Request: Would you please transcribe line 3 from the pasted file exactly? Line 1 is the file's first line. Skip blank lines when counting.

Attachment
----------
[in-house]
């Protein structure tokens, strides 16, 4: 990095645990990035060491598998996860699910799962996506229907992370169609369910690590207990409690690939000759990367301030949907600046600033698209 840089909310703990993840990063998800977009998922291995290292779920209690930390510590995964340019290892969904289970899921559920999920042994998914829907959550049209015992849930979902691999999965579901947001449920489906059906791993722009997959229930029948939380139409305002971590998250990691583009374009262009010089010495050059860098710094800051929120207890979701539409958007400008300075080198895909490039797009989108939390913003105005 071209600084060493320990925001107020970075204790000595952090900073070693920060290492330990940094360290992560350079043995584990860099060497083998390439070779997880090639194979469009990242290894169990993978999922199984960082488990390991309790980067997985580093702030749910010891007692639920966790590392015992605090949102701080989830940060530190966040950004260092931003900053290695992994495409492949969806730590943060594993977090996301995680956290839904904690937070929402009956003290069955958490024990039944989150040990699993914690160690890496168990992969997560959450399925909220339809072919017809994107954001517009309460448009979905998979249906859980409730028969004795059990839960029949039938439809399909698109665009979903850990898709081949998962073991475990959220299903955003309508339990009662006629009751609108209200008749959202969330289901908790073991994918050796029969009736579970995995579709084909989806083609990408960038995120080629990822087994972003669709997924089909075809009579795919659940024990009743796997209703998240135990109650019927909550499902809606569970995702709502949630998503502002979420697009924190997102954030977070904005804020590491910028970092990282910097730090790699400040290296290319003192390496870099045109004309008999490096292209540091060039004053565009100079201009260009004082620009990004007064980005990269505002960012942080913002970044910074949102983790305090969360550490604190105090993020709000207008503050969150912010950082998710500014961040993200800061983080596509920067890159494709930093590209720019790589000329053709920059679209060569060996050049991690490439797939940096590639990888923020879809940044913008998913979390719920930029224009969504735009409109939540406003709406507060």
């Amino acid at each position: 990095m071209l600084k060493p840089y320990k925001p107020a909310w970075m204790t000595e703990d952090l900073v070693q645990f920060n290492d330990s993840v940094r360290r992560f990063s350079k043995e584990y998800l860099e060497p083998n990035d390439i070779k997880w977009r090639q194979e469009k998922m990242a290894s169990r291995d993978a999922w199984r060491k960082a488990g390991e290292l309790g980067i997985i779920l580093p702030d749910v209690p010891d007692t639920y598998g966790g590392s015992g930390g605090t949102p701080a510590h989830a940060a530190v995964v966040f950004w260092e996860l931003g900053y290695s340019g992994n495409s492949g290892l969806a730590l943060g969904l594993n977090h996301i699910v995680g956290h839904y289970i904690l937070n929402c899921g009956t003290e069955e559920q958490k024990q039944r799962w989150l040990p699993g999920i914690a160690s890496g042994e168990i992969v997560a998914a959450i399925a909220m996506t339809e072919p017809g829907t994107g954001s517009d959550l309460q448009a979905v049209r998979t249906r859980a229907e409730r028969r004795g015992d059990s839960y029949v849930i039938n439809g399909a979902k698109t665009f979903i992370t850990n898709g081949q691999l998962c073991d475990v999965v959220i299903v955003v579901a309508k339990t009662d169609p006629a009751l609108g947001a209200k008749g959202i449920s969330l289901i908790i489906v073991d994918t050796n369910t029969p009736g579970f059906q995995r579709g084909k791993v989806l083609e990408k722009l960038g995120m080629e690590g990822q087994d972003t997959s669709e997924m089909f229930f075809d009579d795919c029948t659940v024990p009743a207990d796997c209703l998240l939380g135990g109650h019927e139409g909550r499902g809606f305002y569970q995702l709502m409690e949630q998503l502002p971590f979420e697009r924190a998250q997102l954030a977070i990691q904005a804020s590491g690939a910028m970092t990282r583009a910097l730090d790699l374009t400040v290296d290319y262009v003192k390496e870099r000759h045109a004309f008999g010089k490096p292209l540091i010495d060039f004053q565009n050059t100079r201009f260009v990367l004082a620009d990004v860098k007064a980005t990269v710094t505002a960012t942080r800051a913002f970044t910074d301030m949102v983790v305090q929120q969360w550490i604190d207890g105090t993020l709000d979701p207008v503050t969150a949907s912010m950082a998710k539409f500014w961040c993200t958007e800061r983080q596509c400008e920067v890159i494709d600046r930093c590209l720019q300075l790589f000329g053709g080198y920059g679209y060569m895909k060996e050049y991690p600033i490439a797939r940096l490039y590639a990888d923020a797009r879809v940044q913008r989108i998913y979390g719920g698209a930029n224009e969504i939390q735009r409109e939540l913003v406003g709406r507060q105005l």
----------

């Amino acid at each position: 990095m071209l600084k060493p840089y320990k925001p107020a909310w970075m204790t000595e703990d952090l900073v070693q645990f920060n290492d330990s993840v940094r360290r992560f990063s350079k043995e584990y998800l860099e060497p083998n990035d390439i070779k997880w977009r090639q194979e469009k998922m990242a290894s169990r291995d993978a999922w199984r060491k960082a488990g390991e290292l309790g980067i997985i779920l580093p702030d749910v209690p010891d007692t639920y598998g966790g590392s015992g930390g605090t949102p701080a510590h989830a940060a530190v995964v966040f950004w260092e996860l931003g900053y290695s340019g992994n495409s492949g290892l969806a730590l943060g969904l594993n977090h996301i699910v995680g956290h839904y289970i904690l937070n929402c899921g009956t003290e069955e559920q958490k024990q039944r799962w989150l040990p699993g999920i914690a160690s890496g042994e168990i992969v997560a998914a959450i399925a909220m996506t339809e072919p017809g829907t994107g954001s517009d959550l309460q448009a979905v049209r998979t249906r859980a229907e409730r028969r004795g015992d059990s839960y029949v849930i039938n439809g399909a979902k698109t665009f979903i992370t850990n898709g081949q691999l998962c073991d475990v999965v959220i299903v955003v579901a309508k339990t009662d169609p006629a009751l609108g947001a209200k008749g959202i449920s969330l289901i908790i489906v073991d994918t050796n369910t029969p009736g579970f059906q995995r579709g084909k791993v989806l083609e990408k722009l960038g995120m080629e690590g990822q087994d972003t997959s669709e997924m089909f229930f075809d009579d795919c029948t659940v024990p009743a207990d796997c209703l998240l939380g135990g109650h019927e139409g909550r499902g809606f305002y569970q995702l709502m409690e949630q998503l502002p971590f979420e697009r924190a998250q997102l954030a977070i990691q904005a804020s590491g690939a910028m970092t990282r583009a910097l730090d790699l374009t400040v290296d290319y262009v003192k390496e870099r000759h045109a004309f008999g010089k490096p292209l540091i010495d060039f004053q565009n050059t100079r201009f260009v990367l004082a620009d990004v860098k007064a980005t990269v710094t505002a960012t942080r800051a913002f970044t910074d301030m949102v983790v305090q929120q969360w550490i604190d207890g105090t993020l709000d979701p207008v503050t969150a949907s912010m950082a998710k539409f500014w961040c993200t958007e800061r983080q596509c400008e920067v890159i494709d600046r930093c590209l720019q300075l790589f000329g053709g080198y920059g679209y060569m895909k060996e050049y991690p600033i490439a797939r940096l490039y590639a990888d923020a797009r879809v940044q913008r989108i998913y979390g719920g698209a930029n224009e969504i939390q735009r409109e939540l913003v406003g709406r507060q105005l």